A draft decree proposing stiffer administrative punishment for intellectual property right violations is to be submitted to the government for evaluation.
The Ministry of Science and Technology (MST), which is compiling the decree, has judged the current pecuniary penalties stipulated in Decree 12 (1999) are relatively light and neither prevent nor deter IPR violations. The ministry is therefore proposing harsher penalties for infringements.
For example, under the current law, a fine of between 500,000 dong and two million dong may be imposed on any organisation or individual giving false information regarding rights ownership of any IPR item. The new draft stipulates such infringements may be fined one to three million dong.
The compilers have proposed imposition of penalties based on the value of the IPR property in question. For example, a fine of between five million dong and 15 million dong is proposed for any organisation or individual producing faked goods valued at less than 20 million dong, while a stiffer penalty between 15 million dong and under 30 million dong will be applied for counterfeit property worth 20 million dong to 50 million dong.
Furthermore, depending on the manner and extent of the violation, the organisation or individuals involved may be subject to temporary or permanent revocation of their business license; or confiscation of evidence and or equipment used in the counterfeiting or copycat production process.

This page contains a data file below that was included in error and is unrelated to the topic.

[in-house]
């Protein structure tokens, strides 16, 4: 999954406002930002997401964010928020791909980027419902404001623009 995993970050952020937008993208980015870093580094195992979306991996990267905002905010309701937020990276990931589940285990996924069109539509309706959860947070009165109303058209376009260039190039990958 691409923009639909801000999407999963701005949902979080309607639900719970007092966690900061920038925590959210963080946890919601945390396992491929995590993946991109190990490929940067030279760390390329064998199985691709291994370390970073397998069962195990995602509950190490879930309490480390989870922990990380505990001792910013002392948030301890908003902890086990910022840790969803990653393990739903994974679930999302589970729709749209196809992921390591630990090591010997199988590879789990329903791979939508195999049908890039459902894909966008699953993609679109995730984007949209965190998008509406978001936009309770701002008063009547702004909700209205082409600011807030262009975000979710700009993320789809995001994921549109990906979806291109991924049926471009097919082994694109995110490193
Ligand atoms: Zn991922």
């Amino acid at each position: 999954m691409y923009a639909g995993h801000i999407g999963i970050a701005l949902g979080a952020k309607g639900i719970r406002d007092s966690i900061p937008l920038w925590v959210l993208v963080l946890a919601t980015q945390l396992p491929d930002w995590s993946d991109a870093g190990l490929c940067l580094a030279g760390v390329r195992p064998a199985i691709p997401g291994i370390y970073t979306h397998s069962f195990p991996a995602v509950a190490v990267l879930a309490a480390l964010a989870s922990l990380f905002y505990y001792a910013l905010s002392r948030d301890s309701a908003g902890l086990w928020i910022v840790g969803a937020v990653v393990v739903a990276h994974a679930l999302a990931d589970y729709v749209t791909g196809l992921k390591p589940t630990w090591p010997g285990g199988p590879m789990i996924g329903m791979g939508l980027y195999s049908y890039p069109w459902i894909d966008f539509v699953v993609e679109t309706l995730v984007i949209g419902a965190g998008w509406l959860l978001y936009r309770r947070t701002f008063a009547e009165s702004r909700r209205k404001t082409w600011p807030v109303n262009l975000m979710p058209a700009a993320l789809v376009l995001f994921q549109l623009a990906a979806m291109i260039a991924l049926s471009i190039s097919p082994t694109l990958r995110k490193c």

Intellectual property experts agree with the science and technology ministry that Decree 12 needs adjustment, but argued that provisions for harsher penalties should be reconsidered.
Le Dang Tho, vice president and CEO of Invenco Trademark and Patent Agency said that the penalty schedule is very complicated, as too many instances are defined. Penalties for production and circulation of faked goods should follow one set principle. An across the board minimum fine of three to five times the value of the faked goods should be applied, Tho said. “Only serious fines will enforce the rules clearly,” said Tho.
One official, who asked to be not named, said that he did not see any substantial change in the existing IPR infringement penalties and fines should be adjusted to reflect increases in individual wealth since 1999 when the decree was first promulgated. Thus, the new penalties are no more severe than previously and would not deter IPR infringements, said the official.
Under the draft, upon receiving an accusation and supportive evidence of intellectual property rights violation, the state administrative body has five working days to slap a cease and desist order on the organisation or individual involved.
Tho claims that five days is too long, as the damage to the brand involved increases on a daily basis.
“It must be cut back to only one or two days,” Tho said.